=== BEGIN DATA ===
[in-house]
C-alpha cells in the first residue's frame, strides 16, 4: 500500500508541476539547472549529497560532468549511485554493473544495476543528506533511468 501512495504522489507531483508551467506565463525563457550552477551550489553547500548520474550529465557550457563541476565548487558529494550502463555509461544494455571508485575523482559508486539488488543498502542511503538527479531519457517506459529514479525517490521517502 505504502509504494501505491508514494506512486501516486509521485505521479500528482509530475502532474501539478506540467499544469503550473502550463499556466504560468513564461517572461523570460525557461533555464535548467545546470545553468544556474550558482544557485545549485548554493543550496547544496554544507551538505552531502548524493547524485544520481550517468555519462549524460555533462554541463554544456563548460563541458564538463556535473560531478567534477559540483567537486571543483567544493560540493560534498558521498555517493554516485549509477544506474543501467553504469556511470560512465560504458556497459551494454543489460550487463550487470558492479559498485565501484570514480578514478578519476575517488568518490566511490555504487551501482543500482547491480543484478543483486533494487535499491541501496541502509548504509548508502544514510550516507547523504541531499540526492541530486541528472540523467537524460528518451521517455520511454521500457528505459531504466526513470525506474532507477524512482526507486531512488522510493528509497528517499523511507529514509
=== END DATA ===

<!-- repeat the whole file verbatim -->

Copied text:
[in-house]
C-alpha cells in the first residue's frame, strides 16, 4: 500500500508541476539547472549529497560532468549511485554493473544495476543528506533511468 501512495504522489507531483508551467506565463525563457550552477551550489553547500548520474550529465557550457563541476565548487558529494550502463555509461544494455571508485575523482559508486539488488543498502542511503538527479531519457517506459529514479525517490521517502 505504502509504494501505491508514494506512486501516486509521485505521479500528482509530475502532474501539478506540467499544469503550473502550463499556466504560468513564461517572461523570460525557461533555464535548467545546470545553468544556474550558482544557485545549485548554493543550496547544496554544507551538505552531502548524493547524485544520481550517468555519462549524460555533462554541463554544456563548460563541458564538463556535473560531478567534477559540483567537486571543483567544493560540493560534498558521498555517493554516485549509477544506474543501467553504469556511470560512465560504458556497459551494454543489460550487463550487470558492479559498485565501484570514480578514478578519476575517488568518490566511490555504487551501482543500482547491480543484478543483486533494487535499491541501496541502509548504509548508502544514510550516507547523504541531499540526492541530486541528472540523467537524460528518451521517455520511454521500457528505459531504466526513470525506474532507477524512482526507486531512488522510493528509497528517499523511507529514509